Note: this tale ain't appropriate for your little ones. For example, i'm struggling to decide which nephews should get copies as Xmas gifts. (do they gotta be old enough to drive?)
I raced through this book, but i didn't much enjoy any part of it. Rather than just reiterate what everybody else has said, i'll pointlessly include mI raced through this book, but i didn't much enjoy any part of it. Rather than just reiterate what everybody else has said, i'll pointlessly include my attempt from mid-2014 to create a list of nonfiction books that might represent modern American culture. (What would you add/delete to improve it?)
This book reveals something about you when you talk about it. Compare the key phrases in the 5- and 4-star reviews with the key phrases in the 1- andThis book reveals something about you when you talk about it. Compare the key phrases in the 5- and 4-star reviews with the key phrases in the 1- and 2-star reviews. That's all i'm sayin....more
...you will find that the largest portion of our life passes while we are doing ill, a goodly share while weFor now i'll let Seneca speak for himself.
...you will find that the largest portion of our life passes while we are doing ill, a goodly share while we are doing nothing, and the whole while we are doing that which is not to the purpose...
You must linger among the limited number of master thinkers, and digest their works, if you would derive ideas which shall win firm hold in your mind.
...since you cannot read all the books which you may possess, it is enough to possess only as many books as you can read.
What is so absurd as to seek death, when it is through fear of death that you have robbed your life of peace?
When we can never prove whether we really know a thing, we must always be learning it.
...always think on death in order that you may never fear it.
Their prayers plunder many another person, simply that you may be enriched. Whatever they make over to you must be removed from someone else.
...the height of unhappiness is reached when men are not only attracted, but even pleased, by shameful things...
...speech that deals with the truth should be unadorned and plain.
...it is foolish to pray for this when you can acquire it from yourself.
But he hates those who make an ungoverned use of great power suddenly acquired.
These men simply lack the means whereby they may unfold their wickedness.
In the case of many men, their cruelty, ambition, and indulgence only lack the favor of Fortune to make them dare crimes that would match the worst.
Our stupidity may be clearly proved by the fact that we hold that "buying" refers only to the objects for which we pay cash, and we regard as free gifts the things for which we spend our very selves. These we should refuse to buy, if we were compelled to give in payment for them our houses or some attractive and profitable estate; but we are eager to attain them at the cost of anxiety, of danger, and of lost honor, personal freedom, and time; so true it is that each man regards nothing as cheaper than himself.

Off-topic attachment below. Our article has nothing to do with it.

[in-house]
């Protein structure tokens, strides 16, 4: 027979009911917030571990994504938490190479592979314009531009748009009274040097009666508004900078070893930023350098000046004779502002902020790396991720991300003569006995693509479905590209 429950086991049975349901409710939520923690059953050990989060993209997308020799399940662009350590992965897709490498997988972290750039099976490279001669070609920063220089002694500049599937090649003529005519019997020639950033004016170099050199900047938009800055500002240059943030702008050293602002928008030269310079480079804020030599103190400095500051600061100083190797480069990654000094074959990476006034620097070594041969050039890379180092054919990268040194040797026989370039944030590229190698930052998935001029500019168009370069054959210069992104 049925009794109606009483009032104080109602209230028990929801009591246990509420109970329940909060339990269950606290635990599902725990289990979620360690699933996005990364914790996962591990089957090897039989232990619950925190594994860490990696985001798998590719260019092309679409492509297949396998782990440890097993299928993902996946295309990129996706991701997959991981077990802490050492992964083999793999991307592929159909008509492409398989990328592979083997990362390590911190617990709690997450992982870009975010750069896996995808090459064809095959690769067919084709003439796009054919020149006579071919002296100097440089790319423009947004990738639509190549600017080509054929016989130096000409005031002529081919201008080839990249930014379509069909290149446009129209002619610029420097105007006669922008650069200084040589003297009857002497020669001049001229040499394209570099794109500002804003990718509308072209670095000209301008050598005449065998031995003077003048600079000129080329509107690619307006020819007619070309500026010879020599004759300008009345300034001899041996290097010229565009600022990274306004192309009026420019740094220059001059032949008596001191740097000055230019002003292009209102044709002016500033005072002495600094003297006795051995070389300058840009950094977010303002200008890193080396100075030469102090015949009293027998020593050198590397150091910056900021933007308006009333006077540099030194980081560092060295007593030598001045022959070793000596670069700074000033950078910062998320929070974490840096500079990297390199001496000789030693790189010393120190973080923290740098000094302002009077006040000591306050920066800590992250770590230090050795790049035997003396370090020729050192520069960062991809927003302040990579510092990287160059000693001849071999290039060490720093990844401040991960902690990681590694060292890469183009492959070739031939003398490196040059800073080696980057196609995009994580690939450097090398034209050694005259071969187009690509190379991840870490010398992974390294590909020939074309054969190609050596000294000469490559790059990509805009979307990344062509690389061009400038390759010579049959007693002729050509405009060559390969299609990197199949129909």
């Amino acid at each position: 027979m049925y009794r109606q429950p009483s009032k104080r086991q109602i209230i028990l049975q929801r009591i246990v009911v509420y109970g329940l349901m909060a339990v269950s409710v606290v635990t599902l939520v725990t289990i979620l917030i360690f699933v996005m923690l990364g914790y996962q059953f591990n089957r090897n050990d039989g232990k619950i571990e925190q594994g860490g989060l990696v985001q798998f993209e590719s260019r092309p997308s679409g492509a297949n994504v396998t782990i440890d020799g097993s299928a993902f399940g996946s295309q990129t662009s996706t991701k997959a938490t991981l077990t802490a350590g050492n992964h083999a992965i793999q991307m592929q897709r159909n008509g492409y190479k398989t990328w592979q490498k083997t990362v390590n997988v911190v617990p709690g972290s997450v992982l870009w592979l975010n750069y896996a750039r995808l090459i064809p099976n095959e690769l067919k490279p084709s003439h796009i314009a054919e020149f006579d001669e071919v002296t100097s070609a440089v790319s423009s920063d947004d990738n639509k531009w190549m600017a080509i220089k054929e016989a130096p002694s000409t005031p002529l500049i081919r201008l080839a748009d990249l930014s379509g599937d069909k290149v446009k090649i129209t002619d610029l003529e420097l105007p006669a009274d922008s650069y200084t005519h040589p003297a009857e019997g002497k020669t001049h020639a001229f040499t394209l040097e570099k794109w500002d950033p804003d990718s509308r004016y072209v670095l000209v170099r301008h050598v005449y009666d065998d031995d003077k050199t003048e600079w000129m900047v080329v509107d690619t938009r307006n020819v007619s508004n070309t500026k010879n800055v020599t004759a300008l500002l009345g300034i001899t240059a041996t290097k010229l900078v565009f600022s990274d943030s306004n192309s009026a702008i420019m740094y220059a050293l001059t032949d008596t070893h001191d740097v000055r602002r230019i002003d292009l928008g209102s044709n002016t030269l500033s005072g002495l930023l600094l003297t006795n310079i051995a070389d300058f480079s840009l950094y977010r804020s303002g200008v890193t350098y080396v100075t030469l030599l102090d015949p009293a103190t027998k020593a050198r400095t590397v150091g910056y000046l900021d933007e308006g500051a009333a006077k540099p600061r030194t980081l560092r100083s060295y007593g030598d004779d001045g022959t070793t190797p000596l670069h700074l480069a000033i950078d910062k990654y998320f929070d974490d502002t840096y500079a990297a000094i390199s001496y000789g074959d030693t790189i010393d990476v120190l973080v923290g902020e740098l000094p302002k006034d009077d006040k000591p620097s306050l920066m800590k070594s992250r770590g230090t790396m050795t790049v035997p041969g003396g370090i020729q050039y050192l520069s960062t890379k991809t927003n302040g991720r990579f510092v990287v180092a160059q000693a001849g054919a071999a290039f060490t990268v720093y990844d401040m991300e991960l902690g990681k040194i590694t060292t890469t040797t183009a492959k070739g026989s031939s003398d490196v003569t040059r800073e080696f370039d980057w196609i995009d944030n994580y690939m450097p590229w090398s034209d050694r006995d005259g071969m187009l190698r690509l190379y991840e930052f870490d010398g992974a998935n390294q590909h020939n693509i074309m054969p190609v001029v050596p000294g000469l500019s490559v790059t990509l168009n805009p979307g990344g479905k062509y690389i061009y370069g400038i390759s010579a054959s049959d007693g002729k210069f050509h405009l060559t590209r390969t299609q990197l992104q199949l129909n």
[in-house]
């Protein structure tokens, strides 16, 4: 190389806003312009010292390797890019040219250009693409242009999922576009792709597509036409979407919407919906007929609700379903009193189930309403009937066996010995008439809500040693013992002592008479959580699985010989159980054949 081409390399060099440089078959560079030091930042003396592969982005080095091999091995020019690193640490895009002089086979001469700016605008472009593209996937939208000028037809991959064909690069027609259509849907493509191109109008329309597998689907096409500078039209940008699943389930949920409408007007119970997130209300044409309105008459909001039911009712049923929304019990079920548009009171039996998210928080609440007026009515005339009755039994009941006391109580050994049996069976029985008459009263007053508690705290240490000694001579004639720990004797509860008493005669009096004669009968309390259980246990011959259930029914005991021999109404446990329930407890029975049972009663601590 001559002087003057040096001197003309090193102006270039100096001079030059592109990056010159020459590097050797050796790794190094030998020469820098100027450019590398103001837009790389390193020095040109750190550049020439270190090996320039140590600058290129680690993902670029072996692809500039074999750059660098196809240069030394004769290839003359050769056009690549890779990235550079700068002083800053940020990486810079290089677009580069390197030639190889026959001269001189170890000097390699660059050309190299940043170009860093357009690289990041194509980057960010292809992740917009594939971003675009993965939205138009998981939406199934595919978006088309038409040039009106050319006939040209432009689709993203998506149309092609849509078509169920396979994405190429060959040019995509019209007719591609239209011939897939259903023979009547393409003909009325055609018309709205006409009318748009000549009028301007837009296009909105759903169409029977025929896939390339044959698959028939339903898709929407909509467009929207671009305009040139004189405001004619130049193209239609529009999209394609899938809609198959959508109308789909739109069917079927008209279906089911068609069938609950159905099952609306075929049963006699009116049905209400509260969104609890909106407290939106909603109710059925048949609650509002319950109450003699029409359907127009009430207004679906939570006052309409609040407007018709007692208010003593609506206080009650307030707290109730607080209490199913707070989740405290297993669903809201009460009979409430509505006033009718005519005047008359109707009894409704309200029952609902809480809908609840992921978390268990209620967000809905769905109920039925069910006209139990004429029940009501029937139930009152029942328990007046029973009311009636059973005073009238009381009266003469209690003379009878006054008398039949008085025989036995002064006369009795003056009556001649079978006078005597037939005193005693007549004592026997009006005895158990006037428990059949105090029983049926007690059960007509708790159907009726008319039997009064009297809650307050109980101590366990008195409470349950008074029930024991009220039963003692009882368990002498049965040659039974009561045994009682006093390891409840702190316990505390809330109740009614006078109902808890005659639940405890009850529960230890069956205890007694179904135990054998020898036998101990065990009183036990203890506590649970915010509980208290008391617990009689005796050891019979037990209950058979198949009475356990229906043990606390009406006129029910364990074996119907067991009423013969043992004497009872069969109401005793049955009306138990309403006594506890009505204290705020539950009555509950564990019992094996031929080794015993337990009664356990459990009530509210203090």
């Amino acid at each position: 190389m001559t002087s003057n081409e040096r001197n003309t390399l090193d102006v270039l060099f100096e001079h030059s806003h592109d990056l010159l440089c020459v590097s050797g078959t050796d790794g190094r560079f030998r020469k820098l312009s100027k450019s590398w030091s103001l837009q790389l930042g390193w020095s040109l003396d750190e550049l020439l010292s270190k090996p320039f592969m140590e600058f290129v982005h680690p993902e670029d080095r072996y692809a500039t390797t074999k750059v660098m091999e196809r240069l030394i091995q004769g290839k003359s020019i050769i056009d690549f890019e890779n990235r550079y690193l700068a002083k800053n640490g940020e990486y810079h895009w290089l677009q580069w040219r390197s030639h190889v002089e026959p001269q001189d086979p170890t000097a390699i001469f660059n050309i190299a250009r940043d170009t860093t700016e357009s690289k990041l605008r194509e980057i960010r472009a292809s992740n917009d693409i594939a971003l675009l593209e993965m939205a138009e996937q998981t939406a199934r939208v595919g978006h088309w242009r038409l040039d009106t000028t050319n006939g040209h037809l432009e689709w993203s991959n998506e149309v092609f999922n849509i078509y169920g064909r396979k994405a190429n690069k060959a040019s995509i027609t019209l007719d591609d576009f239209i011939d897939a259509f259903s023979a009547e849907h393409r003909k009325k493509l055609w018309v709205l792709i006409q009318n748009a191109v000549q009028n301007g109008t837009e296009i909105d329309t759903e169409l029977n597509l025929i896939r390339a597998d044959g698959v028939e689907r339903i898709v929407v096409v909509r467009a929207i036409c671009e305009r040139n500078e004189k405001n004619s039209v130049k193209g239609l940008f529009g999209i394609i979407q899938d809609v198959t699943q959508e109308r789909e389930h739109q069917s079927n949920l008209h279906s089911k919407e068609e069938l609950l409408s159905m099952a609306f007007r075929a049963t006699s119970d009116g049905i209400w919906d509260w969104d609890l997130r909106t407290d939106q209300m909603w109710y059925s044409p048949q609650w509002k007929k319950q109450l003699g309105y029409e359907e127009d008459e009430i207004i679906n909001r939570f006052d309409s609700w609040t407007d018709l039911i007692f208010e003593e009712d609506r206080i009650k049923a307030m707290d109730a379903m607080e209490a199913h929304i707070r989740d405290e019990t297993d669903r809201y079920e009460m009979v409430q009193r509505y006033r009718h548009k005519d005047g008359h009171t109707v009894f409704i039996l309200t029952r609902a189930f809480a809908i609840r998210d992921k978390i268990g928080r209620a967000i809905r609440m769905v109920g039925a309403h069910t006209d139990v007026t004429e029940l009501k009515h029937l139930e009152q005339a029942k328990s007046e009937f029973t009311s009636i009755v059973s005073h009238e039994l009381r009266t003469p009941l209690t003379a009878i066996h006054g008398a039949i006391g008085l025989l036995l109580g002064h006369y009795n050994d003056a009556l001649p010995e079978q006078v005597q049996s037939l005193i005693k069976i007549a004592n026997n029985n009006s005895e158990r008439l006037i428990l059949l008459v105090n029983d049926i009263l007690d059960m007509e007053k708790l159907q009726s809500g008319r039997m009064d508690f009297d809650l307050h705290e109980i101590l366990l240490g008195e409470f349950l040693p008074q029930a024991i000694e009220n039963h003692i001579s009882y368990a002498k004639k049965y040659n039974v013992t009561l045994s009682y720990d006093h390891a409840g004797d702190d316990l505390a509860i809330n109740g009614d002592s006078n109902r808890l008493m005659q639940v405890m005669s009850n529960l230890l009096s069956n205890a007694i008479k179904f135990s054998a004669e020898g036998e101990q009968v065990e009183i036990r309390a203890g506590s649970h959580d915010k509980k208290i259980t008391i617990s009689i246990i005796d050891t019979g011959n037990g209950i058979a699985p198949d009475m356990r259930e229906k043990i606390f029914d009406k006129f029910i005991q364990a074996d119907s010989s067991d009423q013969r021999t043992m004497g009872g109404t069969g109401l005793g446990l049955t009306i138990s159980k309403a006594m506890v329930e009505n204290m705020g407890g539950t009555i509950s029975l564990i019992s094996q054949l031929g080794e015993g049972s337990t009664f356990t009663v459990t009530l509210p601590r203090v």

...no one can live happily who has regard to himself alone and transforms everything into a question of his own utility.
Choose as a guide one whom you will admire more when you see him act than when you hear him speak.
We are weak, watery beings standing in the midst of unrealities...
...how can a man learn, in the struggle against his vices, an amount that is enough, if the time which he gives to learning is only the amount left over from his vices?
What hinders us most of all is that we are too readily satisfied with ourselves...
I was born to a greater destiny than to be a mere chattel of my body...
Every honorable act is voluntary.
It is not the material that makes these actions good or bad; it is the virtue.
...we are constrained to acknowledge that there are great differences among the very followers of wisdom.
...no man in public life thinks of the many whom he has outstripped; he thinks rather of those by whom he is outstripped.
...it is a bad sort of existence that is spent in apprehension.
...virtue will not fall upon you by chance.
A man is as wretched as he has convinced himself that he is.
...a man can display bravery even when wrapped in his bed-clothes.
...goodness does not mean merely being better than the lowest.
All that goes to make you a good man lies within yourself. And what do you need in order to become good? To wish it.
Leisure without study is death...
...there are implanted in us love of self, a desire for existence and self-preservation, and also an abhorrence of dissolution...
Our thoughts are devoted only to what we are about to do. And yet our plans for the future always depend on the past.
...weariness is the aim and end of exercise...
...drunkenness is nothing but a condition of insanity purposely assumed.
...what men call pleasures are punishments as soon as they have exceeded due bounds.
...since my passion for literature makes me lazy and careless about my body, I can take exercise by deputy...
...good health does not mean moderate illness.
...bravery is not thoughtless rashness, or love of danger, or the courting of fear-inspiring objects; it is the knowledge which enables us to distinguish between that which is evil and that which is not.
...the establishments which had drawn crowds and had won admiration when they were first opened are avoided and put back in the category of venerable antiques as soon as luxury has worked out some new device, to her own ultimate undoing.
If we can, let us speak more boldly; if not, let us speak more frankly.
I am ready for favorable events in every case, but I am prepared for evil.
Let me tell you what evils are due to over-nice exactness, and what an enemy it is of truth!
If I cleave to Protagoras, there is nothing in the scheme of nature that is not doubtful; if I hold with Nausiphanes, I am sure only of this -- that everything is unsure; if with Parmenides, there is nothing except the One; if with Zeno, there is not even the One.
...do you consider it fairer that you should obey Nature, or that Nature should obey you?
Our lack of confidence is not the result of difficulty. The difficulty comes from our lack of confidence.
...sometimes things will be thrown at you, and sometimes they will strike you by accident.
I came to despise riches, not because of their uselessness, but because of their pettiness....more